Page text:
What is autism?
It’s a pervasive developmental neurological disorder—not a disease—that impairs communication skills, learning abilities, and social interaction.
What are the early signs?
Traits typically show up when children are around three and include obsessive behaviors, lack of eye contact, and delayed speech.
Aren’t a lot of autistic people geniuses?
Some are geniuses, or savants, but that is not the norm. For the full range of autism spectrum disorders, as they’re called, click here.
How prevalent is it in L.A.?
In a state that has one of the highest diagnostic rates of autism in the country, L.A. still stands out. Earlier this year statistics generated by UC Davis’s MIND Institute showed an average of 40 diagnoses for every 10,000 California children born between 1996 and 2000; in large areas of L.A. County (see above), the rate was more than twice that.
What causes autism?
This is hotly debated, and experts still can’t say for certain. Much of the current research is based on genetics, environmental toxins, and the more advanced age at which parents are having children.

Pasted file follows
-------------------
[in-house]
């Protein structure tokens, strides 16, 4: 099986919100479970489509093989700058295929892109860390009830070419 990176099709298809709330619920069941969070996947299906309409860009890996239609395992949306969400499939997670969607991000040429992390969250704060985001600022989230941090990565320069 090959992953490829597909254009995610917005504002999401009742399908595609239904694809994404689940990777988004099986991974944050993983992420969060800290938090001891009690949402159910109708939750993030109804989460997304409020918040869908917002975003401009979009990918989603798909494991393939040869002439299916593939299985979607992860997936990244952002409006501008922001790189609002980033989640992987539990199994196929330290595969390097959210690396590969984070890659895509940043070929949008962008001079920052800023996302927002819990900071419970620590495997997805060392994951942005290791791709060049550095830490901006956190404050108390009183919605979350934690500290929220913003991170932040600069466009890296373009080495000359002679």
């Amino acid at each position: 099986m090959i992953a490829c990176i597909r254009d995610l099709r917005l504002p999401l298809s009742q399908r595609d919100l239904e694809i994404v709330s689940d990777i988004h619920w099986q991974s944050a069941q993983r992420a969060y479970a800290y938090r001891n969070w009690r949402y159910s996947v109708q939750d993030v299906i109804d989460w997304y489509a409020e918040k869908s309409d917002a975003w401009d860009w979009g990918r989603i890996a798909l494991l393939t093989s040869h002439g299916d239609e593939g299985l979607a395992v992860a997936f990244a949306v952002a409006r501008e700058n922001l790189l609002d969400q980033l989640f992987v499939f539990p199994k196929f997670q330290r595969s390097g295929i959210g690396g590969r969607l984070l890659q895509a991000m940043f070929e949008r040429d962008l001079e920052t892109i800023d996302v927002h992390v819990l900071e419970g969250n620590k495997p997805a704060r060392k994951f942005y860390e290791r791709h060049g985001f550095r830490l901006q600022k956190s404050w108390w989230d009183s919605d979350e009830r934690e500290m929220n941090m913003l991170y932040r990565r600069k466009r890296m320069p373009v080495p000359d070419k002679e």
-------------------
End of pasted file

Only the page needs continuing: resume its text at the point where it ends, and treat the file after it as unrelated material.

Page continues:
What about vaccines?
A British researcher’s 1998 study suggested a connection between MMR vaccines and autism. The study was widely debunked and has since been retracted by the scientific journal that published it.
Does the state provide any help to families?
It does, but not as much as it used to. Services at publicly funded regional centers (which offer evaluations, therapies, and summer camp) have been reduced or eliminated as the governor and the legislature have slashed their budgets.
Is there a cure?
No. Some parents turn to chelation therapy (hoping to eliminate heavy metals they suspect are linked to autism) or to a diet free of wheat and dairy (to lessen symptoms they believe are triggered by a “leaky gut”), but there is no scientific evidence to support such treatments. What isn’t disputed is the efficacy of early intervention strategies, such as speech and occupational therapy, for many with the disorder.